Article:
What is the future of big data? This is the question on my mind and perhaps those of others. We know it is being used heavily by industry, business, and government. One thing I want to know is how do we make big data even faster? Eventually, even with Moore’s Law, we will hit a roadblock. Granted, for many, we are a far cry from hitting any limits. However, for some, some queries still take months to answer. For security groups, months is too slow. So, where do we turn? How do we get faster?
SDDC & Hybrid Cloud
Cloud computing has evolved from focusing only on how to construct, secure, manage, monitor, and utilize IaaS, PaaS, and SaaS clouds. As the paradigm matures, it is moving from a pure resource management paradigm to a data and resource management paradigm. (Read More)
SDDC is the next evolution in on-site data center technology. It has taken the knowledge gained from the server virtualization revolution and blended it with software-defined storage and networking to create a data center defined and managed by software running on invisible hardware.
Hybrid Cloud covers the technologies and operational processes, both technical and business, for deploying, consuming, and utilizing this paradigm.
Major areas of focus include barriers to adoption; progress on the part of vendors in removing those barriers; where the lines of responsibility are drawn between the cloud vendor and the customer for IaaS, PaaS, SaaS, and hybrid clouds; and management tools that are essential to deploying and managing the cloud, ensuring its security and the performance of applications.
VMware takes big steps into its cross-cloud vision. My esteemed colleague at TVP Strategy Jo Harder recently released an article on the rumors about an upcoming VMware and Amazon Web Services press conference announcement. Jo was right on the money with her assessment: an official announcement was made, although VMware mistakenly posted its announcement a wee bit early. I would like to build off of Jo’s post and move the conversation in slightly different direction.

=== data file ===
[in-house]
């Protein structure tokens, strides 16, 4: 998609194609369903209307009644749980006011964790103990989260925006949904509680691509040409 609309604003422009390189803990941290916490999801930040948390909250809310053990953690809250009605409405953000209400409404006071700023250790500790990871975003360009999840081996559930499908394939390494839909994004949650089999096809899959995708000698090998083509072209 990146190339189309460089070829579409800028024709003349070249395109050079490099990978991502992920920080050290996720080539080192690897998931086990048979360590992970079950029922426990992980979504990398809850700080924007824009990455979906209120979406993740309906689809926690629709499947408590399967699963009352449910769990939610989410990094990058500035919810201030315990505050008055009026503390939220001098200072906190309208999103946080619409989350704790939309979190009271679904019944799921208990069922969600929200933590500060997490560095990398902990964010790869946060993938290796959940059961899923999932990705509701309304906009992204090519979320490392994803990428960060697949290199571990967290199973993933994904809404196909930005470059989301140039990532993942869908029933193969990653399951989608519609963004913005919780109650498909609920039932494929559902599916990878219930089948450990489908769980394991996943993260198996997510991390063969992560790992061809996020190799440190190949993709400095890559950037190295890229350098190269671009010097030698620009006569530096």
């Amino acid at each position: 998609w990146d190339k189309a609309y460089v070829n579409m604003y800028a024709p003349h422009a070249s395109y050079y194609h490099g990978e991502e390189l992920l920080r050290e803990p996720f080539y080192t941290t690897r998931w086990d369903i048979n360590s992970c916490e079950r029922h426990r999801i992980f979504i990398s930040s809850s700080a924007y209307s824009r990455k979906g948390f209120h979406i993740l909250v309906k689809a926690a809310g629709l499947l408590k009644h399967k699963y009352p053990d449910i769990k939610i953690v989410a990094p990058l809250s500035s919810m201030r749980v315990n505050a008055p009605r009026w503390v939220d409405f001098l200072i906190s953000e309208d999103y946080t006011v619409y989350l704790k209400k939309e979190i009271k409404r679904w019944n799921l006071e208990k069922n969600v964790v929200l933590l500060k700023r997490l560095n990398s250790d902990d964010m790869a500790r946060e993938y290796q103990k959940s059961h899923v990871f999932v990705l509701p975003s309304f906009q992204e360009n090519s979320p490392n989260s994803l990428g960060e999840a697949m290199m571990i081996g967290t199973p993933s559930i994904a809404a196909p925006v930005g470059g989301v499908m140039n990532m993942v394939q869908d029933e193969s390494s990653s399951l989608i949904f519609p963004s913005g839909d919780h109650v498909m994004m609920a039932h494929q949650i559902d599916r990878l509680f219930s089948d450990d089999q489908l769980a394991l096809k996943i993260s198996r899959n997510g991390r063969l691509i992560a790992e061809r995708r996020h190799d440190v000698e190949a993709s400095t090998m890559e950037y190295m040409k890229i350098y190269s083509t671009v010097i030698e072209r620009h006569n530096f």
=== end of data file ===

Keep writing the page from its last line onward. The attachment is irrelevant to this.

One of the things I find frustrating in marketing materials is the use of logical fallacies. I know that not everyone wants logical correctness as a part of life. Having studied science at university, I like good rules that are followed. I’d prefer that marketing materials were honest, complete, and direct. The problem with overstated claims or logical fallacies is that they undermine the rest of the message. As soon as a reader of the message questions the honesty of a part of the message, the remaining message is also suspect. I would much prefer full and direct marketing messages, rather than half-truths that treat the reader as someone lacking in intelligence. Unfortunately, we will never get rid of the fallacies, because humans and money are involved. So, we need to understand the fallacies that are common and learn to recognize them in materials we read.
Rumors are flying that VMware and Amazon Web Services will be teaming together to offer cloud services for VMware workloads. A press conference is scheduled for Thursday, October 13, on what will reportedly be a significant announcement related to a partnership between the two companies.
I was fortunate enough to attend an invite-only Google event to get briefed on numerous announcements pertaining to Google’s cloud services. The announcements included updates on products ranging from Google Docs to Google’s public cloud offering. Additional information was shared on Google’s go-to-market strategy and staffing ambitions as it gears up to gain ground on AWS and Azure over the next few years.
Microsoft has just wrapped up its MS Ignite conference in Atlanta. MS Ignite, which morphed from Microsoft’s TechEd conference, is the conference at which Microsoft traditionally announces and GAs its newest products and delivers its technical strategy announcements. The latest conference has not been a disappointment. This year, as expected for a tech conference, it is all about cloud, cloud, and more cloud, with a smattering of AI thrown in.